Henrik Zetterberg – when healthy, one of the best in the game.

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Comments (19)add comment

Randall said:

The Hockey Hitman
IMO My top 10 would be:
1. A healthy Crosby 2. Stamkos 3. Sedin 4. Staal 5. Toews 6. Malkin 7. Datsyuk 8. Kopitar 9. Backstrom 10. Zetterberg with honorable mentions going out to Tavares, Duchene, Getzlaf.
June 02, 2011 | url
Votes: +0

Zammer said:

... Great analysis and love the list. Getzlaf moves way up on my list. I take him ahead of Staal in fantasy and real life. Overall, great work!
May 29, 2011
Votes: -1

mike hess said:

Great list, but HM Angus...no arguments on the top 10...but the hardest thing to do has to be calling the slow down of a top player. Lacaalier was called last year and I am sorry he needs to fall farther than HM. Great comeback year based on his professionalism and heart as your ? notes will he continue. I think Backes, Carter or Richardson would be a better choice.
Thornton who is finally starting to play a two way game is another question mark...will he continue to slow on the scoring side, so I understand his HM.
May 28, 2011
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Alex McDonald, Age 11 said:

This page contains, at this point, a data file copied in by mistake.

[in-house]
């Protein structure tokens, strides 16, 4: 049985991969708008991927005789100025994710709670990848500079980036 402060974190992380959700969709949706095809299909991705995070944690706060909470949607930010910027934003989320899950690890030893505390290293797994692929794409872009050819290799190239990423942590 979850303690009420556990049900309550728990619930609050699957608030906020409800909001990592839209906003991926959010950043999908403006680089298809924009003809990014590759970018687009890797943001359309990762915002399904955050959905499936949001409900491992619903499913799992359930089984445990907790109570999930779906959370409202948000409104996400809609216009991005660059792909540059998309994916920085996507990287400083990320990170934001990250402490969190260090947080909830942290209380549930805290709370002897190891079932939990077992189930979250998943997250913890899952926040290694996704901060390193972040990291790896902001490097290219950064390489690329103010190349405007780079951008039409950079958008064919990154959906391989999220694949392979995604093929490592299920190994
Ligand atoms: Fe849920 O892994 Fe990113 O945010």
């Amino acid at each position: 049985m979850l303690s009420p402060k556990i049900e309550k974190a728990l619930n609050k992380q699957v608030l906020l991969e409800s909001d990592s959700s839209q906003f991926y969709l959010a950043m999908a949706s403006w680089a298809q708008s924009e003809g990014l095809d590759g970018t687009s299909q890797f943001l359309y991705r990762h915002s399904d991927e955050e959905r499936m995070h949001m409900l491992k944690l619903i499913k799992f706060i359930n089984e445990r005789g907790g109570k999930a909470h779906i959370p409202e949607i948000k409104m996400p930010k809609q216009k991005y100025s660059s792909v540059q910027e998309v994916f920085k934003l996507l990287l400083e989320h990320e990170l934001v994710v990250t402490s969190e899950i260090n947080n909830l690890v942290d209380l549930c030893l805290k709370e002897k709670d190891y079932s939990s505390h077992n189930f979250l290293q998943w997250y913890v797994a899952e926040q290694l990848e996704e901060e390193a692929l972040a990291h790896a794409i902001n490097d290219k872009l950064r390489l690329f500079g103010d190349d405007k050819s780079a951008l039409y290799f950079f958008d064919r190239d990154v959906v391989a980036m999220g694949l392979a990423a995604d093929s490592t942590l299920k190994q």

Alex McDonald, Age 11
... Where's Brad Richards? I'd consider him at least even with Lecavalier, and personally I'd trade Lecavalier for Richards in a second.
May 28, 2011
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Jeff Angus said:

... toad? smilies/smiley.gif

Regin was my worst miss of the year, for sure. His 2009-10 hot streak was just that - a streak.
May 27, 2011
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Rusty Pickles said:

Rusty Pickles
... if your league tallies face off wins Malkin doesn't deserve to be #2. Only player on this list that is absolute dead weight in the dot. For me also the band aid factor would drop Malkin down a slot or two but not too far. Getzlaf is way healthier than Malkin. Toews is top ten real life, not fantasy.

Hey angus, just as an I toad a so, Nick Foligno out pointed and scored more goals than Peter Regin, ALOT more lol smilies/wink.gif
May 27, 2011
Votes: +1

Jeff Angus said:

... Love the debate/discussion, gents.

Kesler - I want to see another year of it. He could do even more with better linemates. This list was brutally tough after the top 5 or 6.